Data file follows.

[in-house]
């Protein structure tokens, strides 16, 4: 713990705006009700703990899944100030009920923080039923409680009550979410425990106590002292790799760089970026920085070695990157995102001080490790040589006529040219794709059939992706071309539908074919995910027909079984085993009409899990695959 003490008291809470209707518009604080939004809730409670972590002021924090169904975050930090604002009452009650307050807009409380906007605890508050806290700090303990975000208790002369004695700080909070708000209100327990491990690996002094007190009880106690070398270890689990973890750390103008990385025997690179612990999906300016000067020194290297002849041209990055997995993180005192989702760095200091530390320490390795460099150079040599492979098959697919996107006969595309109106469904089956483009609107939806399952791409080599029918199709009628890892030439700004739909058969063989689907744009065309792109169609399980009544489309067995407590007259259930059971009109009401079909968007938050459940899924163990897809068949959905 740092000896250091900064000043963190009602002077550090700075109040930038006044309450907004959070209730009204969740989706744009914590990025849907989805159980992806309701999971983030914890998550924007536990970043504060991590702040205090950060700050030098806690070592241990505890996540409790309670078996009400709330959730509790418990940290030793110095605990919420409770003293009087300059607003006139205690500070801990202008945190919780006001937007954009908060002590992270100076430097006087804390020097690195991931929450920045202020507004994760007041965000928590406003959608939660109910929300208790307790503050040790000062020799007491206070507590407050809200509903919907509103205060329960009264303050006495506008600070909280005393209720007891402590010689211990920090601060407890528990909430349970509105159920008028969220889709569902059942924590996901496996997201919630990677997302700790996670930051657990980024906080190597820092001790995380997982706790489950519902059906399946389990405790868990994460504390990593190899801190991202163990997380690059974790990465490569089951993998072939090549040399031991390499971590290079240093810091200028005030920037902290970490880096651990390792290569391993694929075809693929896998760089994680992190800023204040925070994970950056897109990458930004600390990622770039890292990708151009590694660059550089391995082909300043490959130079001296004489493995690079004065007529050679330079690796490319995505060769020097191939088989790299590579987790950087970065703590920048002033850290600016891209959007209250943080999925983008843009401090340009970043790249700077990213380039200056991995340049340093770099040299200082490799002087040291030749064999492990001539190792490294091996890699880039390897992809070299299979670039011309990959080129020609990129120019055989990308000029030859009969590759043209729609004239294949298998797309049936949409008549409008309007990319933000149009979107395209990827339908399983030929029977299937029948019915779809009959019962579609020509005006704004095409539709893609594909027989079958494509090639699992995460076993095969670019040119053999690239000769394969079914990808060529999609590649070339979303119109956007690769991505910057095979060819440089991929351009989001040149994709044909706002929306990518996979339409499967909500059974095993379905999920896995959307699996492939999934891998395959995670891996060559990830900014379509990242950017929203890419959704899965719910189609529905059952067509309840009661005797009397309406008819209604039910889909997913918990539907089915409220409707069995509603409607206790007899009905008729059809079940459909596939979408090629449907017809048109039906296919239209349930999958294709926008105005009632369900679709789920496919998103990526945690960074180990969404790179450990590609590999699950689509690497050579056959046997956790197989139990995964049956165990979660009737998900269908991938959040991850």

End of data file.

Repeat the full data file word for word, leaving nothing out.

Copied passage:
[in-house]
């Protein structure tokens, strides 16, 4: 713990705006009700703990899944100030009920923080039923409680009550979410425990106590002292790799760089970026920085070695990157995102001080490790040589006529040219794709059939992706071309539908074919995910027909079984085993009409899990695959 003490008291809470209707518009604080939004809730409670972590002021924090169904975050930090604002009452009650307050807009409380906007605890508050806290700090303990975000208790002369004695700080909070708000209100327990491990690996002094007190009880106690070398270890689990973890750390103008990385025997690179612990999906300016000067020194290297002849041209990055997995993180005192989702760095200091530390320490390795460099150079040599492979098959697919996107006969595309109106469904089956483009609107939806399952791409080599029918199709009628890892030439700004739909058969063989689907744009065309792109169609399980009544489309067995407590007259259930059971009109009401079909968007938050459940899924163990897809068949959905 740092000896250091900064000043963190009602002077550090700075109040930038006044309450907004959070209730009204969740989706744009914590990025849907989805159980992806309701999971983030914890998550924007536990970043504060991590702040205090950060700050030098806690070592241990505890996540409790309670078996009400709330959730509790418990940290030793110095605990919420409770003293009087300059607003006139205690500070801990202008945190919780006001937007954009908060002590992270100076430097006087804390020097690195991931929450920045202020507004994760007041965000928590406003959608939660109910929300208790307790503050040790000062020799007491206070507590407050809200509903919907509103205060329960009264303050006495506008600070909280005393209720007891402590010689211990920090601060407890528990909430349970509105159920008028969220889709569902059942924590996901496996997201919630990677997302700790996670930051657990980024906080190597820092001790995380997982706790489950519902059906399946389990405790868990994460504390990593190899801190991202163990997380690059974790990465490569089951993998072939090549040399031991390499971590290079240093810091200028005030920037902290970490880096651990390792290569391993694929075809693929896998760089994680992190800023204040925070994970950056897109990458930004600390990622770039890292990708151009590694660059550089391995082909300043490959130079001296004489493995690079004065007529050679330079690796490319995505060769020097191939088989790299590579987790950087970065703590920048002033850290600016891209959007209250943080999925983008843009401090340009970043790249700077990213380039200056991995340049340093770099040299200082490799002087040291030749064999492990001539190792490294091996890699880039390897992809070299299979670039011309990959080129020609990129120019055989990308000029030859009969590759043209729609004239294949298998797309049936949409008549409008309007990319933000149009979107395209990827339908399983030929029977299937029948019915779809009959019962579609020509005006704004095409539709893609594909027989079958494509090639699992995460076993095969670019040119053999690239000769394969079914990808060529999609590649070339979303119109956007690769991505910057095979060819440089991929351009989001040149994709044909706002929306990518996979339409499967909500059974095993379905999920896995959307699996492939999934891998395959995670891996060559990830900014379509990242950017929203890419959704899965719910189609529905059952067509309840009661005797009397309406008819209604039910889909997913918990539907089915409220409707069995509603409607206790007899009905008729059809079940459909596939979408090629449907017809048109039906296919239209349930999958294709926008105005009632369900679709789920496919998103990526945690960074180990969404790179450990590609590999699950689509690497050579056959046997956790197989139990995964049956165990979660009737998900269908991938959040991850």